'Bee fences' to ward off elephant attacks

Bee boxes installed across the elephant paths by the KVIC as part of Project Re-Hab in Kodagu. Photo: Special arrangement  

Pitting the largest animal on land against a minute insect. That is how the authorities intend to mitigate human-elephant conflict that seems to continue unabated in Kodagu and other parts of south Karnataka region.

A pilot project launched in Kodagu entails installing bee boxes along the periphery of the forest and the villages with the belief that the elephants will not venture anywhere close to the bees and thus avoid transgressing into human landscape. This idea stems from the elephants’ proven fear of the bees.

An initiative of the Khadi and Village Industries Commission (KVIC), Project RE-HAB (Reducing Elephant-Human Attacks using Bees) intends to create “bee fences” to thwart elephant attacks in human habitations using honeybees.

The pilot project was launched at four locations around Chelur village in Kodagu district by KVIC chairman Vinai Kumar Saxena on Monday.

These spots are located on the periphery of Nagarahole National Park and Tiger Reserve, known conflict zones.

The total cost of the project is ₹15 lakh and Project RE-HAB is a sub-mission of KVIC’s National Honey Mission.

KVIC has set up 15 to 20 interspersed bee boxes at each of the four locations. The bee boxes are set up in the passage ways of human-elephant conflict zones to block the entrance of elephants to human habitations.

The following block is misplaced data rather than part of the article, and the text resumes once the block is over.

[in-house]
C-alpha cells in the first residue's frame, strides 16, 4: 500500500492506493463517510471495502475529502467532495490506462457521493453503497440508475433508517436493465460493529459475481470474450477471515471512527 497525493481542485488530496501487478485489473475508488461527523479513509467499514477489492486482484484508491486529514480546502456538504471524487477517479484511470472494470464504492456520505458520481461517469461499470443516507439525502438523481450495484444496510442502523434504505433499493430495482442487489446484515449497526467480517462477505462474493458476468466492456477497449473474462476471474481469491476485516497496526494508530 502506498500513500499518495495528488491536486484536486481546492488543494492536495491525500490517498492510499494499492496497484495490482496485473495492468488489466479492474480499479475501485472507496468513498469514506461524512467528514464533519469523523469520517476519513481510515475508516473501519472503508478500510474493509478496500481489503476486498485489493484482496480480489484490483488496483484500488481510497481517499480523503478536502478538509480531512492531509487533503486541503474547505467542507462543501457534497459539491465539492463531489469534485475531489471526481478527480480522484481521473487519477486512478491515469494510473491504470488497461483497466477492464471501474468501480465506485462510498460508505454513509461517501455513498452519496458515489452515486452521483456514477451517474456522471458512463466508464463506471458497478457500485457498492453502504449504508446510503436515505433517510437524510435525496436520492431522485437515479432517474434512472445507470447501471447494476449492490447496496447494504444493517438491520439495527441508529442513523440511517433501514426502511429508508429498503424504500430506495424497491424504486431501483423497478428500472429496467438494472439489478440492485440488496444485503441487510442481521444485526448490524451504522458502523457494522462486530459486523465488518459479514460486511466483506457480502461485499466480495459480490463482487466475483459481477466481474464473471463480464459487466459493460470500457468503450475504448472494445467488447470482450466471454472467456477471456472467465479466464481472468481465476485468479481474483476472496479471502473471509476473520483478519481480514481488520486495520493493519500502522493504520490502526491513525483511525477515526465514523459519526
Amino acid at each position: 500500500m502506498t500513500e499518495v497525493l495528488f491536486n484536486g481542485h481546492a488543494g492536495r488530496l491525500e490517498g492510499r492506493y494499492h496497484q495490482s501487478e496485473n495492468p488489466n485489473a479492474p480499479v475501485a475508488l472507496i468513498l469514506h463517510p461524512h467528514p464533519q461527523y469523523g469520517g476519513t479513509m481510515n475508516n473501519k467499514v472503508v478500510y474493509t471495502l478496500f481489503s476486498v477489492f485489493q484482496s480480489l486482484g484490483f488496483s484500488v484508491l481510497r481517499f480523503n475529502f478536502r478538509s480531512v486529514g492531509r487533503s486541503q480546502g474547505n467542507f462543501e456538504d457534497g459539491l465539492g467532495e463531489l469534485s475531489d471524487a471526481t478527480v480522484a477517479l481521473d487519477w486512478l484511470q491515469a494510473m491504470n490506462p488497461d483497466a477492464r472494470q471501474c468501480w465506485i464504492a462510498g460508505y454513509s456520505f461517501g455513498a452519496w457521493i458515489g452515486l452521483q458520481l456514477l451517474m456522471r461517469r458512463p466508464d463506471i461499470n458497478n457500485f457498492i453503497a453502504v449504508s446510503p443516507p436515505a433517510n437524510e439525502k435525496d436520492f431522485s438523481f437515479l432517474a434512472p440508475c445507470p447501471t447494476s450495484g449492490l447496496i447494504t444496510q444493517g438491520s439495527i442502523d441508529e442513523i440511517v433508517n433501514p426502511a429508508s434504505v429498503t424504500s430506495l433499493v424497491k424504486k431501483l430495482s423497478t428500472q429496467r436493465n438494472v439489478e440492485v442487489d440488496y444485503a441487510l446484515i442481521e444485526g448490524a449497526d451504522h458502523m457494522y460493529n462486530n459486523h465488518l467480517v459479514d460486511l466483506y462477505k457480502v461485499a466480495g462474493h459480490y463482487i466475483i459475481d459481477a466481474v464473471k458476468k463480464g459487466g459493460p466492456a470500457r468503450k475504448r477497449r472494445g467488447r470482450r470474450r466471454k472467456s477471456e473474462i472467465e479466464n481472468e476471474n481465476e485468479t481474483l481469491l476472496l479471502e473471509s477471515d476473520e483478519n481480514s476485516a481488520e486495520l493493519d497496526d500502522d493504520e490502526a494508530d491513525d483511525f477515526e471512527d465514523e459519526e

The boxes are connected with a string so that when elephants attempt to pass through, a tug causes the bees to swarm the elephant herds and dissuade them from progressing further.

Bee boxes have been placed on the ground as well as hung from the trees. High resolution, night vision cameras have been installed at strategic points to record the impact of bees on elephants and their behaviour in these zones.

The biggest advantage of Project RE-HAB is that it dissuades elephants without causing any harm to them. Besides being extremely cost-effective as compared to various other measures such as digging trenches or erecting fences, according to Mr. Saxena.

Between 2015 and 2020, nearly 2,500 people have lost their lives in elephant attacks across India out of which about 170 human fatalities have been reported in Karnataka alone, according to KVIC.

KVIC has roped in the College of Forestry under the University of Agriculture and Horticultural Sciences, Ponnampet, for impact assessment of the project.

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Printable version | Jun 19, 2021 1:10:50 PM | https://www.thehindu.com/news/national/karnataka/pitting-david-against-goliath/article34078099.ece

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